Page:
The post I wrote on what to wear to an interview is one of the most visited pages on YLF. But it is almost four years old and definitely in need of an update. Some of my previous post is carried over directly from the earlier one because the points are still relevant today, but it also includes some points that were made in the comments and some things that I’ve learned in the interim. 

The points in this post are general and will apply to the vast majority of interview situations, but it is true that dress codes can vary wildly across industries and even companies. What works for a programmer being interviewed by a Silicon Valley startup might not work for a trader being interviewed on Wall Street, or a merchandise position at a major fashion retailer. So over the next few months I will be writing a series of posts that explores appropriate interview attire for specific industries and professions.

Like I did in the previous post, I’m going to focus on one thing: How does your outfit help or hurt your chances of being successful? I think this comes down to two things:

  1. The impression you make on your interviewer. In the first few seconds of meeting them their brain will be trying to make the hiring decision on the only information they have: the way you look. Can they imagine you doing the job? Will you fit into the culture? This may not even be a conscious evaluation.
  2. The impact that your outfit has on YOU. You must also be able to imagine yourself doing the job you are interviewing for. Above all, you need to feel confident and physically comfortable. It’s your time to shine and the outfit must complement your skills, not make you feel self-conscious about them.

As far as possible you want the interview to focus on expertise and your ability to do the job. Your outfit should make the right impression, give you confidence, and get out of the way.

Here is a checklist of things to consider when you are putting your interview outfit together.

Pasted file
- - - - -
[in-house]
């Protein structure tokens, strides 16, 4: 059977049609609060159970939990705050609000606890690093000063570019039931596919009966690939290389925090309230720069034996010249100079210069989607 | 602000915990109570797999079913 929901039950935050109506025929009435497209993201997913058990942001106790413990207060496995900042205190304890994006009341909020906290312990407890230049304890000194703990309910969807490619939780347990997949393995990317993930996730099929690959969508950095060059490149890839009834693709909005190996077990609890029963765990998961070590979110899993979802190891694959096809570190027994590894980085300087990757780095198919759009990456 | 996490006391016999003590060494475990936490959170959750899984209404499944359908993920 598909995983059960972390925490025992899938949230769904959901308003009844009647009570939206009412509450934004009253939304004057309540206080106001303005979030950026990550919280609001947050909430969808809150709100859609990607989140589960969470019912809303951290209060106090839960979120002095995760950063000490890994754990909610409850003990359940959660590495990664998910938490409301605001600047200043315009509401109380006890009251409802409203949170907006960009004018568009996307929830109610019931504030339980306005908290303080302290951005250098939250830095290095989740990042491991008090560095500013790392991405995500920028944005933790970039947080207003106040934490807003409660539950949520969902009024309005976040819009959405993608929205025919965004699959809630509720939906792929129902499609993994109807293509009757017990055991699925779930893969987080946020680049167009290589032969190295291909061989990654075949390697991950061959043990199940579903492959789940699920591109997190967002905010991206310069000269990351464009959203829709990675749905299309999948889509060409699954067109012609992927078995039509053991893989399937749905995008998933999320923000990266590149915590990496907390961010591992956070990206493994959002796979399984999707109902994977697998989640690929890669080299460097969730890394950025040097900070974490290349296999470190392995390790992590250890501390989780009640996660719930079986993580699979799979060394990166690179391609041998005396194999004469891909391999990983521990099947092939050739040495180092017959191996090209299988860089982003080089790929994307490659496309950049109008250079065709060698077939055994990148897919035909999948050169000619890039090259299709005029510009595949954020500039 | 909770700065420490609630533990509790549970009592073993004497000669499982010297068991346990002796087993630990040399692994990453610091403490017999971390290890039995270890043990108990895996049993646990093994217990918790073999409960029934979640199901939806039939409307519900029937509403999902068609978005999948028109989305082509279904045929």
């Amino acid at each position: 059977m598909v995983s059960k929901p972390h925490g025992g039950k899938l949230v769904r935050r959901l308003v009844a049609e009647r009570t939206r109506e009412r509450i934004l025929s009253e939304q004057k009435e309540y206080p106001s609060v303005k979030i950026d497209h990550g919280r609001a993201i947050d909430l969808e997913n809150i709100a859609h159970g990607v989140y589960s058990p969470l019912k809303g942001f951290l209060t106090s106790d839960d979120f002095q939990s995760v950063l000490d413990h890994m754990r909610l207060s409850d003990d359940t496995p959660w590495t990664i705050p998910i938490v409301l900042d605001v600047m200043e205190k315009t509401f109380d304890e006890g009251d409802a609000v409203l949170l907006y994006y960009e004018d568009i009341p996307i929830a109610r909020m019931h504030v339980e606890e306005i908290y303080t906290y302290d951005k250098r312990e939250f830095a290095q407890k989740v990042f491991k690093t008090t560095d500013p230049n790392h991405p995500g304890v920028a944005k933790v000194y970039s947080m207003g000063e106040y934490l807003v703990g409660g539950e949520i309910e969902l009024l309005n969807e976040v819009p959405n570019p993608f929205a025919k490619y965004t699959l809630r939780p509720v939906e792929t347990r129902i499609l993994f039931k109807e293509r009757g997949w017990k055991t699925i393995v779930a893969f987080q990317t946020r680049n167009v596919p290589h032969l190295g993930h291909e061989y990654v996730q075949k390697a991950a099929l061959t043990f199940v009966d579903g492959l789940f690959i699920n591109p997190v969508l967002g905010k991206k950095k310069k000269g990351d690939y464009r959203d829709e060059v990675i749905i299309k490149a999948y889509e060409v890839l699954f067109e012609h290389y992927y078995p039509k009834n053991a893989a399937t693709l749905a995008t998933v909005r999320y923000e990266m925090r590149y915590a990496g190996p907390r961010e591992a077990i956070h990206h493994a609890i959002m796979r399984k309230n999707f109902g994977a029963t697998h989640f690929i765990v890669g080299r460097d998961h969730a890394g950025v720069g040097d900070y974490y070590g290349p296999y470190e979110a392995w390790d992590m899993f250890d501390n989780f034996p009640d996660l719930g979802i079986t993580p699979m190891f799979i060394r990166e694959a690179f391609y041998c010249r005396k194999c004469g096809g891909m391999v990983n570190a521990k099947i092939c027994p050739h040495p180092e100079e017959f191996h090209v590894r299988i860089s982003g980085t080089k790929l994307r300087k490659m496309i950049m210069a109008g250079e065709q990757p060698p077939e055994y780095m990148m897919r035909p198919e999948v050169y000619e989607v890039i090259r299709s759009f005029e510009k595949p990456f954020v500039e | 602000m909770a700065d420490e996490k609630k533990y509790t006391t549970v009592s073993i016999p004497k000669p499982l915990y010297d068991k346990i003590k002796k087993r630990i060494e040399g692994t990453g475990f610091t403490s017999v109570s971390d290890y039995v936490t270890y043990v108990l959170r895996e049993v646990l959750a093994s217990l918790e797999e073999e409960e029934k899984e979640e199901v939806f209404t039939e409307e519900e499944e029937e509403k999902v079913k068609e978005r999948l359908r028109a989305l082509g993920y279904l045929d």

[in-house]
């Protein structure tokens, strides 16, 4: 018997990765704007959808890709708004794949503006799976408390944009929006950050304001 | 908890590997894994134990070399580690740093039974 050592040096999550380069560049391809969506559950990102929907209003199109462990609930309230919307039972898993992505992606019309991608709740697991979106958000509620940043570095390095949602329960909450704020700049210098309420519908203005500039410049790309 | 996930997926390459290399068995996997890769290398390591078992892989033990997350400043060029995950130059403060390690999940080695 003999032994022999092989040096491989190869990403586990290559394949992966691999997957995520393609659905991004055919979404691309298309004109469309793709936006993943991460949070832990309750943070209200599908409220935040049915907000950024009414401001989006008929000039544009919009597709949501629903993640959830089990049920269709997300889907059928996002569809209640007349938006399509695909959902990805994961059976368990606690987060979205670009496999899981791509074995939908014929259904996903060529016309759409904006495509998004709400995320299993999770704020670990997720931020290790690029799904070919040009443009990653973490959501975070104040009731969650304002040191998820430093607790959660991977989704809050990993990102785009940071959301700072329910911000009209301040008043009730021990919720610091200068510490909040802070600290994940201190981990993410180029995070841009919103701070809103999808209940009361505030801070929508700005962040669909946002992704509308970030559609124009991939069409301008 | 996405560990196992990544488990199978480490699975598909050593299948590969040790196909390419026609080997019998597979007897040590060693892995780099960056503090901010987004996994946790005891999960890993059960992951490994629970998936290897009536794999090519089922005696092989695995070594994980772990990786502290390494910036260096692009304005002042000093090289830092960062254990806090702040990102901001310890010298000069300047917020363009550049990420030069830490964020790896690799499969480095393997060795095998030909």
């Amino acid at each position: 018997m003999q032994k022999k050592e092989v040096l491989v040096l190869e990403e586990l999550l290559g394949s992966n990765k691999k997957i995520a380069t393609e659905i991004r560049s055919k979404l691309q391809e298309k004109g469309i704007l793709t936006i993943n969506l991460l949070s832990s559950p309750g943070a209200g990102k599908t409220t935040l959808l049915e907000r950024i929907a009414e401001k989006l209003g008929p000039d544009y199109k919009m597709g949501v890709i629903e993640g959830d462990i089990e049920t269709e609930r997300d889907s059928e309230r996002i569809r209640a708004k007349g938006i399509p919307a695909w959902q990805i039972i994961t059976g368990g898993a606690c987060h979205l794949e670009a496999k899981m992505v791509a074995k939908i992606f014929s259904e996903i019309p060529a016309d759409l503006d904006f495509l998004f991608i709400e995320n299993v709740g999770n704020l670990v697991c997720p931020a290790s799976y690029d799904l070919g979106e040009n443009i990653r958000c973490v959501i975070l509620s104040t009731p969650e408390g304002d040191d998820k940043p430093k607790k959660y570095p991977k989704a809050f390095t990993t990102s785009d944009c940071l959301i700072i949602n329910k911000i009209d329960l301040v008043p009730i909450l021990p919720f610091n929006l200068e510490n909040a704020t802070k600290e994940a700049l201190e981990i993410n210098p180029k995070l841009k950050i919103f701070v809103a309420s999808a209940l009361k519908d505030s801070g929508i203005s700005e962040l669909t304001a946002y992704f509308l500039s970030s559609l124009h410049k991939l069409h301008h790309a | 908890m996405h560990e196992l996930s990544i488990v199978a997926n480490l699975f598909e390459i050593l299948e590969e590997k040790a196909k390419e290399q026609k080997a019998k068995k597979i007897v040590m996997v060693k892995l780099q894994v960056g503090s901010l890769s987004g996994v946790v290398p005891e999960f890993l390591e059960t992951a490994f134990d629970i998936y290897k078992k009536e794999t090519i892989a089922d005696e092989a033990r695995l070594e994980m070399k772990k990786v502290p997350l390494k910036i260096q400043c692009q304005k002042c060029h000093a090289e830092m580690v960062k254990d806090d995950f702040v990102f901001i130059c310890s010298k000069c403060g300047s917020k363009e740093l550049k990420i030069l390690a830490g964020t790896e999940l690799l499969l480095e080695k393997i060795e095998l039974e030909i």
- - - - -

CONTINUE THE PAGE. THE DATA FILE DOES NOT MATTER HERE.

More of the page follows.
• Err on the dressy side: Although the work setting and culture of the organization is casual, it’s still better to dress too formally than too casually for an interview. Interviewers expect you to dress more formally for the occasion, so don’t worry about looking a little more polished and dressed up than other people at the company. 
  • Err on the classic side: Stick to the classics when you’re interviewing for a position in a conservative environment. Of course, things get a little tricky when you’re interviewing for creative professions in art, advertising and fashion, and wearing a trendier and more fashionable outfit is a good idea. Still, wear an outfit that is more classic than what you’d usually wear, just to be on the safe side. There will be plenty of time to express your style more creatively after you’ve landed the job.
  • Err on the modest side: Stay away from low necklines, high skirts, exposed midriffs, and body-hugging items. Tailored and fluid fits that cover the body are best. Skirts and dresses should end around the knee, and make sure you do sit-down tests. Ensure that your shirt or blouse doesn’t gape and that your skirt doesn’t creep up too much when seated. 
  • Leave off the scent: You can’t run the risk of kickstarting someone’s allergies with your choice of perfume or body lotion. Also, some people are put off entirely by even the whiff of a scent.  
  • Limit the accessories: Stay away from anything flashy, bold and noisy. The clanging of bracelets and visual dominance of statement accessories can be distracting to the interviewer. Plus if you’re prone to fidgeting with your own accessories, leave them off. A watch, wedding ring, specs and small earrings is fine. It is the larger statement pieces that are harder to get right, and it’s just not worth worrying about them. 
  • Wear light make-up: Wear just enough make-up to look extra polished, presentable, energetic and healthy. Stay away from overly dramatic lipstick and eye make-up, and check your teeth for lipstick before you go into the interview.